There are so many things I love about summer: the sunshine, the warmth, swimming, the sound of crickets at night. But most importantly – the food! I think it is safe to say that summer has the best food. For me, summertime means delicious fresh fruit: watermelon, peaches, berries… My mouth is watering just thinking about it!
Growing up in rural Pennsylvania, I had a small vegetable garden behind my house. This taught me two things: 1) nothing compares to fresh-picked produce and 2) four zucchini plants is about three too many (Seriously, you better really like zucchini if you plant more than one).
Now that I’m living in an apartment in an urban area, my farming opportunities are limited to potted plants on the patio. Okay, well in all honesty I have one plant, and it’s not edible, and I kind of keep forgetting it’s there. It’s amazing that it’s still alive. The guy who lives below me with rows and rows of colorful pots full of tomatoes and other veggies is really making me feel inadequate. In spite of my lack of patio agricultural endeavors, I still manage to enjoy fresh local produce all summer long.
In Northeast Ohio we have lots of options for summer produce. In most neighborhoods, there’s a farmer’s market nearby or you can participate in a Community Supported Agriculture (CSA). Of course you could always head up to the West Side Market and visit Rooted in CLE, a stall that sells only locally-grown produce. But, what if you want something a little more interactive? What if you want to show your kids where their food comes from? What if you’re looking for something to do and don’t want to spend a lot of money? Then you should head to the Cuyahoga Valley National Park!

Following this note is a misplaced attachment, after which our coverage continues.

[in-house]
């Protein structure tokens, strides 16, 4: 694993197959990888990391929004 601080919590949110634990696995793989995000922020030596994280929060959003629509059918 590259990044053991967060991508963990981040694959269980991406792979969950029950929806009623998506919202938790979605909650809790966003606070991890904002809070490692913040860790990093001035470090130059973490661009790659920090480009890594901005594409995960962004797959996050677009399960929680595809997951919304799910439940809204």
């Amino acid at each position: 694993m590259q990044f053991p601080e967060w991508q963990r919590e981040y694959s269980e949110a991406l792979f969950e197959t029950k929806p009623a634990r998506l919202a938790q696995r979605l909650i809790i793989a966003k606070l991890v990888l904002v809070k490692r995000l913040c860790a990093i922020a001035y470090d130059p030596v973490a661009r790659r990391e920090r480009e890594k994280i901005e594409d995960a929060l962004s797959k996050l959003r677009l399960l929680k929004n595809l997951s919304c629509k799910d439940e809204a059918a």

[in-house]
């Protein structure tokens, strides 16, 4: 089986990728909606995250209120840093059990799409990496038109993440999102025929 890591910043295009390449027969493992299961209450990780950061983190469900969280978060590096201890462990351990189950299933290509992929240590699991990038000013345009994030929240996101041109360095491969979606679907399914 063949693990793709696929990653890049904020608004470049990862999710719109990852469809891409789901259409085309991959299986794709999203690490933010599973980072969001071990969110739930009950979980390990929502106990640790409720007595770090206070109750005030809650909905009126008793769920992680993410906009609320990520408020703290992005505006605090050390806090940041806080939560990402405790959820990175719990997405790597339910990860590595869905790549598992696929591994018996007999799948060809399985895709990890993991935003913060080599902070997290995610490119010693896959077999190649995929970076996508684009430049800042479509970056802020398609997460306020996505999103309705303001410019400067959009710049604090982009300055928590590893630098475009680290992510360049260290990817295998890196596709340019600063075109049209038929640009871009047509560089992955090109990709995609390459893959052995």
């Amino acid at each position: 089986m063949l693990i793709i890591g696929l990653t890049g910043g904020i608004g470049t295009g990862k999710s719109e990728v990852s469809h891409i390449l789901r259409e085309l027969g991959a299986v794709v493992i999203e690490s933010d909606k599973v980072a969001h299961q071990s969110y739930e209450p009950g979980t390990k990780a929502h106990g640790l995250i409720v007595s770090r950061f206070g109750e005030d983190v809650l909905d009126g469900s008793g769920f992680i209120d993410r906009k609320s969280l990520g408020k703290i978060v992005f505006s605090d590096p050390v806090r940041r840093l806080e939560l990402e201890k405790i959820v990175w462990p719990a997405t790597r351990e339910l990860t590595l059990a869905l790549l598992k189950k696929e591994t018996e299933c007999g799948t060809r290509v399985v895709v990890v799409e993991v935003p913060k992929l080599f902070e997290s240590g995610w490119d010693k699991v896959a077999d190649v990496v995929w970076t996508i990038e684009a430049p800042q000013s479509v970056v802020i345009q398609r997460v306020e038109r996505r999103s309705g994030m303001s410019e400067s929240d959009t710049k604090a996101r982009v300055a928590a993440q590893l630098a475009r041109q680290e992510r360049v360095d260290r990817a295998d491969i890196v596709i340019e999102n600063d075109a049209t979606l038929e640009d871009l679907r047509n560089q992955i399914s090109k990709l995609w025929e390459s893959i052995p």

You don’t have to own a pair of hiking boots or consider yourself to be an outdoorsy person in order to enjoy the National Park. The Park includes a number of farms, a list of which can be found on the Conservancy for Cuyahoga Valley National Park’s website. My boyfriend and I decided to spend a Saturday in the park picking blueberries at Greenfield Berry Farm. This place was absolutely great! We pulled in and walked down to the barn where Farmer Greenfield welcomed us and filled us in on how the process worked. Don’t worry, it’s simple: take a carrier and a couple of half pint containers and pick to your heart’s content!
The blueberries were gorgeous and we sampled some while we picked!
When we were done we headed back to the barn, bought some lemonade, and settled down to listen to the music of Suppertime in the Hollow who were performing as part of the farm’s Pickin’ and Pickin’ music series. The music was a great touch and really added to the whole experience.
The berries only whetted our appetites for fresh fruit. We decided to swing by Country Maid Orchard in Richfield, OH on our way home. Grown on the same property as the store, they had the most beautiful, fragrant peaches! We bought half a peck and returned home to enjoy the fruit of our labors in the form of a peach and blueberry cobbler with blueberry pancakes on the menu for the following morning.
For under $20 we got an afternoon activity, live music, and some delicious eats. I can’t wait to head back in August for raspberries and blackberries!
Carrie Corrigan is a self-proclaimed art, food, music, and nature enthusiast. She’s been living in and loving Northeast Ohio since she moved here to attend Kent State University in 2006. She is a boomerang resident who recently returned after two years in Boston.